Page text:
(Image source ProSight homepage.)
ProSight Specialty Insurance (Morristown, N.J.) has launched ProSight Direct, a platform that that enables prospective customers to purchase insurance through a streamlined, easy-to-use application. Superficially, the announcement resembles many other direct insurance plays, but the announcement represents something different than the latest distribution InsurTech or incumbent front-end play. While notable simply for direct sales of a specialty line of business—in this case insurance for DJs—the debut of platform represents the culmination of a build of modern, end-to-end capabilities from the ground up, within a startup insurance carrier. It also represents a starting point, from which the insurer will soon launch other lines of business.
ProSight vaunts the new platform as representing a unique combination of innovative technology and traditional insurance acumen. ProSight Direct’s process eschews jargon and focuses on clear, plain-language questions about prospects’ needs as small business professionals. The debut line of business—DJ insurance—was chosen because ProSight is a leader in insurance for live entertainment, and already represents 50 of the top 100 DJs globally. However, the platform further embodies knowledge of the segment by aiming at an underserved market of smaller DJ customers.
Joe Beneducci, CEO of ProSight, characterizes the launch of ProSight Direct as an expression of a curriculum the firm’s leadership has been building out since starting the firm in 2011. ProSight was founded as a company dedicated to addressing rapidly evolving consumer expectations that exceeded insurers traditional contract-focused business processes. “The only way to address these emerging demands was to build the entire environment—the culture, the technology—of how we underwrite and handle claims, with the customer at the center,” Beneducci comments.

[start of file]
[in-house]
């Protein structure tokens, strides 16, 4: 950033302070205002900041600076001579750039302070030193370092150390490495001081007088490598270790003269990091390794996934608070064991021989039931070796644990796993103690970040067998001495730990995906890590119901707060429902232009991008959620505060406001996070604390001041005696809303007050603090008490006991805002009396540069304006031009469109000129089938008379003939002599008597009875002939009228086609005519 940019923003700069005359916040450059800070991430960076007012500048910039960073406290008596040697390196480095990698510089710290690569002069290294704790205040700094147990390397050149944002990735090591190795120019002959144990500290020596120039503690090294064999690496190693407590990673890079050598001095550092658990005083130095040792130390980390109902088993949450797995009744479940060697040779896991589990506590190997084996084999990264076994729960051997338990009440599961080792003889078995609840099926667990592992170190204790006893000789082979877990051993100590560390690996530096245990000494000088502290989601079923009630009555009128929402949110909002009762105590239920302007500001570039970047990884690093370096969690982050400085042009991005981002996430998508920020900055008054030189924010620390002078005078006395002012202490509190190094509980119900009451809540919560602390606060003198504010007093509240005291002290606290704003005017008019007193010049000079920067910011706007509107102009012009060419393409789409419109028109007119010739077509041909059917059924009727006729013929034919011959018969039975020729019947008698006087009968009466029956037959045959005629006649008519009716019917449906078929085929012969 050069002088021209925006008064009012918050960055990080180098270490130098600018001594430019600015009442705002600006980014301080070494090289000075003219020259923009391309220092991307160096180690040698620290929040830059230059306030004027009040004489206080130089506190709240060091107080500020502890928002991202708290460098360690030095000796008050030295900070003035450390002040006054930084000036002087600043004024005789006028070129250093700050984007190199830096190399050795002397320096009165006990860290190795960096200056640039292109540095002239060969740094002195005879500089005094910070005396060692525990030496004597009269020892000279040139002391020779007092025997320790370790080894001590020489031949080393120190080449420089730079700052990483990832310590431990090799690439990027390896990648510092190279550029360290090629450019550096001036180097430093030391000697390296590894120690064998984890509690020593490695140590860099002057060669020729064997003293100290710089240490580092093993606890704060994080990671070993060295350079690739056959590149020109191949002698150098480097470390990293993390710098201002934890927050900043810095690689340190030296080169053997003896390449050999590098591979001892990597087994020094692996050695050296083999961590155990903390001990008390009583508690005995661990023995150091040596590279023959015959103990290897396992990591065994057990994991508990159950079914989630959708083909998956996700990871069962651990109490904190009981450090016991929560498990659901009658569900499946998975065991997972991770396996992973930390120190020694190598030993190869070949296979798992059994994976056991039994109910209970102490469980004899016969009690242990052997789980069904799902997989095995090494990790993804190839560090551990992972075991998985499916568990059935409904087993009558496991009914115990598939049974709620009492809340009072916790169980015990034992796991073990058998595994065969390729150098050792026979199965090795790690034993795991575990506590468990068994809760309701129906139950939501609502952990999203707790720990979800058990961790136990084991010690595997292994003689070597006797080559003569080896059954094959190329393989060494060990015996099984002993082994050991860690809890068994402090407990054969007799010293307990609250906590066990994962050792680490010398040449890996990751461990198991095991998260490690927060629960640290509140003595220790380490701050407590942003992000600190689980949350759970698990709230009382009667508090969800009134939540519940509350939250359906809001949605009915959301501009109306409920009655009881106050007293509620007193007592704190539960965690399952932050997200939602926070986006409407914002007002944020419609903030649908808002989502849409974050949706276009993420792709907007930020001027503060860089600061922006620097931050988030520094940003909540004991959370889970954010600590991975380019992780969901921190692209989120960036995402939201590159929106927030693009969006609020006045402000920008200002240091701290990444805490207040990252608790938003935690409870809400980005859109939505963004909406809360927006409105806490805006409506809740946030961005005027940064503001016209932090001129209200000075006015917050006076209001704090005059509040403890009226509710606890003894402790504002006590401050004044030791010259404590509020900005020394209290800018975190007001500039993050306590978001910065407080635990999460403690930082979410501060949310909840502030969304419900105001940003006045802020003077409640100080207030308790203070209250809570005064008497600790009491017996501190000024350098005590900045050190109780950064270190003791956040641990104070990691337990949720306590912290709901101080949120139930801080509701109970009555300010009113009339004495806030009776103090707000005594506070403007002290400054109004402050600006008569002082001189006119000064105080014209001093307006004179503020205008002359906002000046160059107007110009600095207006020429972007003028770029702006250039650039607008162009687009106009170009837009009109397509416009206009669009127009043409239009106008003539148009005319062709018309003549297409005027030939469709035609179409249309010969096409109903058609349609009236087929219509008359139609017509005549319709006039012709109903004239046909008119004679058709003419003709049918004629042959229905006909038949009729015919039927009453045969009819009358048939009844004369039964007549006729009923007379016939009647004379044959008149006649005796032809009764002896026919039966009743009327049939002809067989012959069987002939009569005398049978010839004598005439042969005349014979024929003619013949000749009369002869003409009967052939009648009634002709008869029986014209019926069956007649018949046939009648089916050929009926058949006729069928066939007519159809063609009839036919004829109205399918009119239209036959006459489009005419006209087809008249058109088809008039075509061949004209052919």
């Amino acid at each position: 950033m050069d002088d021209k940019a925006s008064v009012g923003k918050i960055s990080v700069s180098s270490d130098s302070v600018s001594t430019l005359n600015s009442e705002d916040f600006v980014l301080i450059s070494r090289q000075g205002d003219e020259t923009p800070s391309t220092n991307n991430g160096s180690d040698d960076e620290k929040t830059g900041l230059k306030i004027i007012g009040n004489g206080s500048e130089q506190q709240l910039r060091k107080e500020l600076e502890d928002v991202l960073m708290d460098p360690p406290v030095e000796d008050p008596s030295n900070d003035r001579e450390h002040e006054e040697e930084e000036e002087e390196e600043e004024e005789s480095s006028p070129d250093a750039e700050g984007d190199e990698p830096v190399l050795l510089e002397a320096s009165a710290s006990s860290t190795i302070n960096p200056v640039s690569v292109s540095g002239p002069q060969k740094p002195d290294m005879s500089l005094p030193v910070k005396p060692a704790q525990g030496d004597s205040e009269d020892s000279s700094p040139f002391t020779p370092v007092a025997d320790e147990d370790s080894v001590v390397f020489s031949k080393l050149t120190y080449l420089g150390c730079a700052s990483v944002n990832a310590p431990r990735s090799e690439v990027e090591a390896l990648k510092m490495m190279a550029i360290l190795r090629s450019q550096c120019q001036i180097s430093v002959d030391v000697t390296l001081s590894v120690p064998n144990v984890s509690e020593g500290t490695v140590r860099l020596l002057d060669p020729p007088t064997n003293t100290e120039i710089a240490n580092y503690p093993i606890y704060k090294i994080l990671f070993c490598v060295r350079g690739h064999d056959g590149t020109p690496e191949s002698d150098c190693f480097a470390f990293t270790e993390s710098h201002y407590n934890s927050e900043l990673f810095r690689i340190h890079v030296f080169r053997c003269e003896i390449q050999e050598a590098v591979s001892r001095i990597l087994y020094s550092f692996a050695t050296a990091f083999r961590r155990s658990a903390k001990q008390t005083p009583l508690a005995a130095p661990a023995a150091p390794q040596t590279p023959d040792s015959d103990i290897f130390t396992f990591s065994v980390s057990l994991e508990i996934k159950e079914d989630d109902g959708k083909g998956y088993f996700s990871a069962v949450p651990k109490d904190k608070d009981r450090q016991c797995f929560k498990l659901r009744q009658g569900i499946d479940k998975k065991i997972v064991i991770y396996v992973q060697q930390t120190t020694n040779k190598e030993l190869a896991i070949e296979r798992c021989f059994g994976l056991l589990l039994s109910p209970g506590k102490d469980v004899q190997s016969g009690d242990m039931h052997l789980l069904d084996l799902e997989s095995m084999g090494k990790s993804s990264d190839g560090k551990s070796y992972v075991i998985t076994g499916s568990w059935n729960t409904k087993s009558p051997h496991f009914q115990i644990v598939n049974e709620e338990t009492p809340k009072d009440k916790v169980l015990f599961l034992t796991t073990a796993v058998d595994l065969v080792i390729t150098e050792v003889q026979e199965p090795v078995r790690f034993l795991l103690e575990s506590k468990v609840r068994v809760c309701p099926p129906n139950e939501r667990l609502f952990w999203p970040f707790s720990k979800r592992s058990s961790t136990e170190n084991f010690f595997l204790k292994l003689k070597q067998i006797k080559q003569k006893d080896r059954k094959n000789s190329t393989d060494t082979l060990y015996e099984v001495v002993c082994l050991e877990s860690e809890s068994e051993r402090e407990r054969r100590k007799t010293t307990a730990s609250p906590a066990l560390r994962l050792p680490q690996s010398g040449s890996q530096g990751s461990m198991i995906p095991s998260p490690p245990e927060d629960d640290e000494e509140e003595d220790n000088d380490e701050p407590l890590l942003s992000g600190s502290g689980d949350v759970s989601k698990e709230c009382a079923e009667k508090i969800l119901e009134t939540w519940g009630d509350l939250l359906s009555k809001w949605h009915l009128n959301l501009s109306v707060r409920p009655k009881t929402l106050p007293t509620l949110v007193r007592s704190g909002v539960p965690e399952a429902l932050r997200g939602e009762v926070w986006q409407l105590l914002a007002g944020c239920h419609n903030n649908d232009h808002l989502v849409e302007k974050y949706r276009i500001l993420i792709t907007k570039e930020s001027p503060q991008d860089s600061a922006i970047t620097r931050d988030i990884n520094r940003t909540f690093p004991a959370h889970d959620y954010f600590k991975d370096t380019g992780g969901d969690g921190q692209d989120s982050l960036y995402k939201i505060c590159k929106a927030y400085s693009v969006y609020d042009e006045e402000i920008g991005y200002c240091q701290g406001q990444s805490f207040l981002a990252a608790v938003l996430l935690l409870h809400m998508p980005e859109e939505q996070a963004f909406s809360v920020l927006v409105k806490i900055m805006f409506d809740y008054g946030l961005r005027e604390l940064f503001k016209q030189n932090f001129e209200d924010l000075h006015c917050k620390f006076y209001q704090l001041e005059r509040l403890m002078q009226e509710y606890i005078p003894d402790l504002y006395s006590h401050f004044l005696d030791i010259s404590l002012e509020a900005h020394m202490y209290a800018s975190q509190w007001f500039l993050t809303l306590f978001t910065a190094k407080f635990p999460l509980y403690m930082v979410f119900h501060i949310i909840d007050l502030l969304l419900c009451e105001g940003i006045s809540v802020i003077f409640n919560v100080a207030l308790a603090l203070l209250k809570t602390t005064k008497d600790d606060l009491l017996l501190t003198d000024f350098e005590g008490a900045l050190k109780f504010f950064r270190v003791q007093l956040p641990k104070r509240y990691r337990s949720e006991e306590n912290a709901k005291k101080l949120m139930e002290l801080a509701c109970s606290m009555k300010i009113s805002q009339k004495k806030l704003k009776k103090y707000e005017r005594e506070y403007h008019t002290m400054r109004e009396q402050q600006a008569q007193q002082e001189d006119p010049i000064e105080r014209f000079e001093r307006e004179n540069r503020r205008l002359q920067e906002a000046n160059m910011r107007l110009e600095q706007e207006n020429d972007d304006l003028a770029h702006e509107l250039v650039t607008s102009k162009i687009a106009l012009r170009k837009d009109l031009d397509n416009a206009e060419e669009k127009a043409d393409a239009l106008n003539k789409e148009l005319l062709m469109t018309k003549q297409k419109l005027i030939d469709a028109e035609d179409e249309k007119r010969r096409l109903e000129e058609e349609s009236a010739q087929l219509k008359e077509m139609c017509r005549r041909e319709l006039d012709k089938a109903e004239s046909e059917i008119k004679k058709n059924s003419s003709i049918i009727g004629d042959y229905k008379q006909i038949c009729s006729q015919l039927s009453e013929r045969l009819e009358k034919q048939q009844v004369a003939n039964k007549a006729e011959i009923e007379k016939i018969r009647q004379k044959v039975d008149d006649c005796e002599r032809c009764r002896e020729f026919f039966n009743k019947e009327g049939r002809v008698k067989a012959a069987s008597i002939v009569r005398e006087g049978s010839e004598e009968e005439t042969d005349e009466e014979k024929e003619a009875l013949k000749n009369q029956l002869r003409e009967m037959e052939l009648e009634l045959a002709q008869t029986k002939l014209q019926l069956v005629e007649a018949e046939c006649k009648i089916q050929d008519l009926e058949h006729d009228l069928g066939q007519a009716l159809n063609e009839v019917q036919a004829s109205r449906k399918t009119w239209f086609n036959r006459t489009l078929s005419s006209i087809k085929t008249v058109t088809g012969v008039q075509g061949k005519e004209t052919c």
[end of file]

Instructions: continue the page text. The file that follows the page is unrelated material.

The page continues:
Darryl Siry, ProSight’s Chief Digital Officer and technology head, reports that the insurer’s systems environment includes Duck Creek’s (Boston) policy administration and billing core systems on the back end, and the company’s proprietary technology on the front end and integration layers. “We spent a lot of time building the middle layer, which enables the front end to communicate effectively with core systems,” he notes.
ProSight has deliberately kept a low profile with regard to its innovative technology foundation as an expression of its top priority—to establish itself as a profitable insurer, according to Beneducci. The carrier is on track to reach about $900 million in premium this year. “As significant as the premium volume is, we haven’t talked up our success—even as a startup—because we have considered this a foundation from which we can expand,” he explains. “We see the launch of ProSight Direct as a significant milestone in our journey.”
Beneducci has been exploring innovative customer-facing capabilities for commercial insurance during the better part of two decades. For example, as SVP of commercial business at Fireman’s Fund, he championed the iCustomer web portal in 2002. He later became CEO of the company and was recognized for his focus on technology. In recent years, he says, he has observed a dichotomy between incumbent insurers and startups/InsurTechs. He saw the trend starkly demonstrated at a recent industry event he attended, where panelists debated whether incumbent insurers should invest in startups or partner with them. “There was no conversation about whether the insurer should be the innovator,” he remarks.